John Lethlean: eating insects. A culinary tour of Sicily.
Chefs write books to sell tables. Equipment manufacturers do it to sell gadgets (hello Thermomix). And, occasionally, food producers write books to sell … crickets. Yes, folks, we have an early contender for the coveted title of Stupidest Cookbook of the Year.
Introducing Eat Grub, a shameless promotional exercise by — can you believe it? — two cricket farmers and bug marketers in Britain. Just when you thought all that nonsense from chefs about insects being the next big thing was finally over, along comes a hardback devoted entirely to the subject of cooking bugs. It must be the first food book given over to a single ingredient very few of us can actually buy.
Even in England, whence authors and insect farmers Shami Radia and Neil Whippey hail, I don’t imagine you simply pop down to Tesco for buffalo worms when the urge overcomes you to whip up a batch of “spiced buffalo worm barbecue sauce”. Or mealworms when you need flour to make tortillas.
Putting self-sufficiency aside for a moment, the only way in Australia to get the ingredients required for most of the recipes in Eat Grub (why not simply Grub?) — as far as I know — is to purchase online.
Go to Edible Bug Shop online and, for a mere $260 a kilo, you can get frozen crickets delivered to your door “ready to use in your favourite recipe”. Wow! Does that mean I can make spaghetti carbonara with grasshoppers instead of guanciale?
“Crickets have a mild nutty taste, and take on the flavours that are around them,” says the website. “So are prefect (sic) for a curry or stir fry, just add them in 1-2 minutes before the end of cooking.”
Right then. They’re frozen and travel long distances; it’s not sounding like a gourmand local/ seasonal product with low food miles to me.
You can almost buy caviar for that kind of money but, then, a kilo of crickets is probably the equivalent of a plague capable of liberating all the Israelites from slavery first time round. Fortunately, they come in 250g packs ($65).
The authors of Eat Grub point out that nearly half the world’s population eat insects “while the other half find the very idea revolting”. I’m a bit of a fence sitter. But there’s a big difference between entomophagy (insect eating) and cooking with the things. And I’m all for the former. I know insects are a form of cheap and abundant protein with, therefore, a strong environmental argument.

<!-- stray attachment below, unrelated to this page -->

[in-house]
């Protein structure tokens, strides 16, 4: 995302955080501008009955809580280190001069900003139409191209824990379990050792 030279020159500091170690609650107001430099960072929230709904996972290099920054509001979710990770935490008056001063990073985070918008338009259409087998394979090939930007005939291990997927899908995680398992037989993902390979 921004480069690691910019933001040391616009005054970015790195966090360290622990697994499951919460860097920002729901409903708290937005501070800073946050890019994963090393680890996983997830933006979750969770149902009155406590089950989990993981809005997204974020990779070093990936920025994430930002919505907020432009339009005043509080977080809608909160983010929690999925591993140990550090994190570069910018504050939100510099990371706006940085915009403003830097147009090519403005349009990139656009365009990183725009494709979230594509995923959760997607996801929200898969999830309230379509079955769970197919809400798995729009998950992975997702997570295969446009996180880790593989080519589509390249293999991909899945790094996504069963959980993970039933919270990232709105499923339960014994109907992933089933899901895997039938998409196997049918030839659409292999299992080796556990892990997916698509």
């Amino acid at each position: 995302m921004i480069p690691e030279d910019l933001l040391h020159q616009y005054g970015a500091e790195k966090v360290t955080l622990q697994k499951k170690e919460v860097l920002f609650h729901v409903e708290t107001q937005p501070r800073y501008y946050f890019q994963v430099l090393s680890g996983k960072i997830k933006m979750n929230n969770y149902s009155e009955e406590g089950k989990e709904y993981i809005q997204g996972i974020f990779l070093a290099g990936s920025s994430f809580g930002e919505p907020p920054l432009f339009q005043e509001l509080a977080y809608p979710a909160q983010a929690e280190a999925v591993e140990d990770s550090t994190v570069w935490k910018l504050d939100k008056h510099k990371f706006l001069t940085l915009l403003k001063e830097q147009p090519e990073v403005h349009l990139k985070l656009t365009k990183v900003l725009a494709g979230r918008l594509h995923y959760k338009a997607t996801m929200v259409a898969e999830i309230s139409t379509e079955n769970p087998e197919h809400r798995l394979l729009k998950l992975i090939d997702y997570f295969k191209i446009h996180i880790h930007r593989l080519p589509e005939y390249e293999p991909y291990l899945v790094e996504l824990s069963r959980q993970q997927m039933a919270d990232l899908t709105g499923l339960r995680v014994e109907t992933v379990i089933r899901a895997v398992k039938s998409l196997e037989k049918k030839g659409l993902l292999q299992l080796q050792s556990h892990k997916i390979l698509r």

But, like plenty of Aussies, I’ve eaten grasshoppers in Thailand; all I tasted was cheap soy sauce that left, as Dame Edna Everage once said of lesbianism, a foul taste in my mouth. They have crisp exoskeletons and are mushy inside. There were green ants on a dish at Noma in Sydney; used as an almost citric seasoning — like finger lime — they worked a treat.
And as Calvin W. Schwabe, author of one of my favourite food books, asks somewhere between the covers of who was the first person who looked at a lobster and thought “dinner”?
They’re all ugly critters, I get it, but you cook a lobster and it’s bloody sensational to eat. Insects, on the other hand, are more a kind of sensible protein pill, something you might do because you have to, not because you want to.
But, if you have to, and can be bothered ordering the things online, and can afford to eat insects … if you have a sudden infestation and want to take your revenge by eating the blessed things … if you wake up and realise life won’t be complete until you cook and eat red curry cricket rice cakes, grasshopper and maltose porridge or baked cricket and mushroom nut loaf … then is the book for you.
I’ll stick to tofu.